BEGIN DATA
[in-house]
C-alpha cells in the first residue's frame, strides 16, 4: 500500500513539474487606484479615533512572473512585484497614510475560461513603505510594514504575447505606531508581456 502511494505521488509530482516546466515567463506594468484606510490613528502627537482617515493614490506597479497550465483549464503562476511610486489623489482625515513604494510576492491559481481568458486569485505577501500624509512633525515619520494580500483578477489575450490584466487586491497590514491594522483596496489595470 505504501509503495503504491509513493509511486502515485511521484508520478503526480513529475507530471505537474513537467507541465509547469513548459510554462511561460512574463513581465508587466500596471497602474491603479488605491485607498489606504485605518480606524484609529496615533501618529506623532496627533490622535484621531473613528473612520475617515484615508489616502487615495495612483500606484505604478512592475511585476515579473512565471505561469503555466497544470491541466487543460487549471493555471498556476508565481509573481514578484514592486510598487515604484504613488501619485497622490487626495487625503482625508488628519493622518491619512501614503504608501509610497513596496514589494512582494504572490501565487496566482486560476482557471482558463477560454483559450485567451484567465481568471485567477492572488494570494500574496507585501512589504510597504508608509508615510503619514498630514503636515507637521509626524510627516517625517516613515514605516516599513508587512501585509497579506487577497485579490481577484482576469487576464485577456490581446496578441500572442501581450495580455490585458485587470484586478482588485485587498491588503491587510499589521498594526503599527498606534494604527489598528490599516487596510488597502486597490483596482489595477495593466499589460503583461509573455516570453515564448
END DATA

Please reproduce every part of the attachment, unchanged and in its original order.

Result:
[in-house]
C-alpha cells in the first residue's frame, strides 16, 4: 500500500513539474487606484479615533512572473512585484497614510475560461513603505510594514504575447505606531508581456 502511494505521488509530482516546466515567463506594468484606510490613528502627537482617515493614490506597479497550465483549464503562476511610486489623489482625515513604494510576492491559481481568458486569485505577501500624509512633525515619520494580500483578477489575450490584466487586491497590514491594522483596496489595470 505504501509503495503504491509513493509511486502515485511521484508520478503526480513529475507530471505537474513537467507541465509547469513548459510554462511561460512574463513581465508587466500596471497602474491603479488605491485607498489606504485605518480606524484609529496615533501618529506623532496627533490622535484621531473613528473612520475617515484615508489616502487615495495612483500606484505604478512592475511585476515579473512565471505561469503555466497544470491541466487543460487549471493555471498556476508565481509573481514578484514592486510598487515604484504613488501619485497622490487626495487625503482625508488628519493622518491619512501614503504608501509610497513596496514589494512582494504572490501565487496566482486560476482557471482558463477560454483559450485567451484567465481568471485567477492572488494570494500574496507585501512589504510597504508608509508615510503619514498630514503636515507637521509626524510627516517625517516613515514605516516599513508587512501585509497579506487577497485579490481577484482576469487576464485577456490581446496578441500572442501581450495580455490585458485587470484586478482588485485587498491588503491587510499589521498594526503599527498606534494604527489598528490599516487596510488597502486597490483596482489595477495593466499589460503583461509573455516570453515564448